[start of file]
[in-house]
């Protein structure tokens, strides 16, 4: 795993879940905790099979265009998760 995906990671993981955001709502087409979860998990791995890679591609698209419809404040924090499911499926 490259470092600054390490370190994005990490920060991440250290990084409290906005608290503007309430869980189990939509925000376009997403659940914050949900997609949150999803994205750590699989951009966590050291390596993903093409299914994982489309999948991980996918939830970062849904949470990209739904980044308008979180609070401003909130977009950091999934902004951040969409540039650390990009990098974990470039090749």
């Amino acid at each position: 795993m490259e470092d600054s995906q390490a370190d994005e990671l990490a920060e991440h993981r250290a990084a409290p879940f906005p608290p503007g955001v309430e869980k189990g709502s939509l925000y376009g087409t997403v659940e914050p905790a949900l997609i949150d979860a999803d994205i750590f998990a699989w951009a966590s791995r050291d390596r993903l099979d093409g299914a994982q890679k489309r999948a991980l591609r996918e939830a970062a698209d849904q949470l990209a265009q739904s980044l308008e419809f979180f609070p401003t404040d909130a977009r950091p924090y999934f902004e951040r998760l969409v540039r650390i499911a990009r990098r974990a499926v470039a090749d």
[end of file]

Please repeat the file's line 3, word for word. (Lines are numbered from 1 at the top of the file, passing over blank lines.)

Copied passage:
């Amino acid at each position: 795993m490259e470092d600054s995906q390490a370190d994005e990671l990490a920060e991440h993981r250290a990084a409290p879940f906005p608290p503007g955001v309430e869980k189990g709502s939509l925000y376009g087409t997403v659940e914050p905790a949900l997609i949150d979860a999803d994205i750590f998990a699989w951009a966590s791995r050291d390596r993903l099979d093409g299914a994982q890679k489309r999948a991980l591609r996918e939830a970062a698209d849904q949470l990209a265009q739904s980044l308008e419809f979180f609070p401003t404040d909130a977009r950091p924090y999934f902004e951040r998760l969409v540039r650390i499911a990009r990098r974990a499926v470039a090749d």